It's certainly been an action-packed first week to the 2005 season. The New York Yankees and Boston Red Sox treated fans to a great series, the runs are flowing in Colorado and there have been some great comeback performances. Fantasy owners are already hitting the panic button, adding and dropping players in droves on the strengths or weaknesses of one bad inning or solid at-bat.
Ah, the rites of spring.
In this column, I'll present the first week of the 2005 season as I've seen it, armed with a never-ending coffee pot, a speedy Internet connection and my trusty XM Satellite radio. Throughout the season, I'll use this space to keep you updated on the activity within my leagues and the decisions I'm making, the notes from my couch and tidbits from around the Major Leagues. And each week, I'll end with a mini-soliloquy about a random topic that will hopefully captivate your inner fan.
Without further ado …
In My Leagues
Slowed by injury through spring training, Ryan Freel failed to beat out D'Angelo Jimenez for a starting spot in the Reds lineup and then had his legal issues this week. That violated my team's morality clause, so he had to go. OK, not really; I just need a guy that will play every day in that particular league. I took a flier on the Rockies' Clint Barmes after his torrid start at home. We'll see if that carries over to the road.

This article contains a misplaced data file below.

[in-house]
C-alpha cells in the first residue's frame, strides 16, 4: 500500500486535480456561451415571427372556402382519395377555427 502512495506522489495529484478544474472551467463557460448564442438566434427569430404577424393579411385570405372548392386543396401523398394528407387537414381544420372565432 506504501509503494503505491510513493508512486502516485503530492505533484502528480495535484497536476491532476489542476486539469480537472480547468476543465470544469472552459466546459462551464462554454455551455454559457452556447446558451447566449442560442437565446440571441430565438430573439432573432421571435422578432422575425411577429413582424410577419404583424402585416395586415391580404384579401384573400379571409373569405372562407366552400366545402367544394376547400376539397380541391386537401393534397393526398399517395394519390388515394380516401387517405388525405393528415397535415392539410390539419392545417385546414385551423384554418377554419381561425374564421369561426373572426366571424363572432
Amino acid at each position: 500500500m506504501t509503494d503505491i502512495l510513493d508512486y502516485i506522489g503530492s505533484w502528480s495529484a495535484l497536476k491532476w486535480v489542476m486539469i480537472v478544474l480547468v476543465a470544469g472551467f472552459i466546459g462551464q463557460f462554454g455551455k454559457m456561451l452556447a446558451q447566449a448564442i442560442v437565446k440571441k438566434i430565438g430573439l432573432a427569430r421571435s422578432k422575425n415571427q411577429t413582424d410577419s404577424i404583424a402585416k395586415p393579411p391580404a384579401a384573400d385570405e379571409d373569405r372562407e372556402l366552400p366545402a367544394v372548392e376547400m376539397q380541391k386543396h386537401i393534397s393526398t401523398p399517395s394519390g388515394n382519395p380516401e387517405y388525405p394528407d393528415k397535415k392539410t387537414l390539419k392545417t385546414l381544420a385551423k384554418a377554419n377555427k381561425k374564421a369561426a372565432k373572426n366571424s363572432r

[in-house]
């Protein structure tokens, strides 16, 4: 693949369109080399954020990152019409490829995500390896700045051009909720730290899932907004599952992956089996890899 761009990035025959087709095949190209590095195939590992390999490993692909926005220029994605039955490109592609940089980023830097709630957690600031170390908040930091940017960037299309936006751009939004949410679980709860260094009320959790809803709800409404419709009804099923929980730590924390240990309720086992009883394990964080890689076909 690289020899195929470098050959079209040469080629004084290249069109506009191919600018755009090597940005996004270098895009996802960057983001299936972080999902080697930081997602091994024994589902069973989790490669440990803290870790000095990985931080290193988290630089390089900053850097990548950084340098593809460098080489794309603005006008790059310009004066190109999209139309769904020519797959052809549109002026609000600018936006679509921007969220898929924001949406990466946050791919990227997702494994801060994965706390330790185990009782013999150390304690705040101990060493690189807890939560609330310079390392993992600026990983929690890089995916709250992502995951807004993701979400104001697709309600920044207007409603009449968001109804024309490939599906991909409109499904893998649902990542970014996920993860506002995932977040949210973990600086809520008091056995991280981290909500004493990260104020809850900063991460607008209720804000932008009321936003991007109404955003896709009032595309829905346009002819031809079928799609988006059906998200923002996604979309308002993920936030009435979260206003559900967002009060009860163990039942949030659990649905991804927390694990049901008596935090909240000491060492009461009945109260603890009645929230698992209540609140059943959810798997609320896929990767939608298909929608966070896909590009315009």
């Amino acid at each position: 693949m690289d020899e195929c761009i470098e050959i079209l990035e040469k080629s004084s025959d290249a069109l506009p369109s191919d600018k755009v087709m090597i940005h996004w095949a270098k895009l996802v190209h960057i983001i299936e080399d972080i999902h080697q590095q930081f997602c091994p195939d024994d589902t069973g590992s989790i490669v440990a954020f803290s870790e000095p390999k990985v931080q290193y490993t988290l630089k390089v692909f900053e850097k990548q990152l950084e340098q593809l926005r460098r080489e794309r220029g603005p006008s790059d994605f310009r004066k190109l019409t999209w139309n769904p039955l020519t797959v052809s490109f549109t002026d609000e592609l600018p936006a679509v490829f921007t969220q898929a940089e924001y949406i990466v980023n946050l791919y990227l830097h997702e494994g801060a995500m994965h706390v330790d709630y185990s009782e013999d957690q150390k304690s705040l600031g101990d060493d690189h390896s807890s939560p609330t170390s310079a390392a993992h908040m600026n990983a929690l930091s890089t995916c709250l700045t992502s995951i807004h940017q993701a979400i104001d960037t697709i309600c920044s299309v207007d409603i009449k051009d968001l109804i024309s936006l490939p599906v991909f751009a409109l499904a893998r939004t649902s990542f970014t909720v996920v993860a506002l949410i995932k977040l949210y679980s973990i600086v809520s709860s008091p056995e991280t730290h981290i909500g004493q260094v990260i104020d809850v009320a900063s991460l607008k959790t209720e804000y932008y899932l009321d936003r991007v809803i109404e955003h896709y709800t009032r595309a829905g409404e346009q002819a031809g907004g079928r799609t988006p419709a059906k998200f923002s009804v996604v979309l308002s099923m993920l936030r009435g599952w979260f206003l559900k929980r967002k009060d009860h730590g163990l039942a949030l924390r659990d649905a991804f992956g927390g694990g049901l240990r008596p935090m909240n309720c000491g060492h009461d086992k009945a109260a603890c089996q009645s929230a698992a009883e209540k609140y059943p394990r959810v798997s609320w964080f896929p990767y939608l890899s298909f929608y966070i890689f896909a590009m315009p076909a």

I've been debating what to do with Dallas McPherson in an AL-only league. I'm concerned that he only saw action in two spring training games before suffering a herniated disc in his back. A review of available players shows the best alternatives of Joe Crede, Aaron Boone and Casey Blake at a combined 0-20. I think I'll stand pat.
In a Yahoo! Public League that I joined, there have already been 47 moves in the two weeks since the draft. Much of the league's activity can be attributed to bullpen shake-ups and those waiting for their shot (Colorado, Cincinnati, both New York teams, Arizona, etc.).
I always compete in one league with an auto-pick draft, leaving my squad somewhat in the hands of the computer. This year, that squad included both Derek Jeter and Rafael Furcal. I just accepted a proposed trade that would bring me Gary Sheffield to shore up my outfield in exchange for Jeter, pending league approval.
Three minutes – the time elapsed between Dmitri Young hitting his third home run on Monday to his acquisition in my Public League.
The View from My Couch
If Alex Rodriguez cleanly fields the ground ball off the bat of Manny Ramirez, the tales of Mariano Rivera's struggles fall down the depth chart. Instead, the media would be declaring the Yankees back and pumping up the revenge factor after a sweep.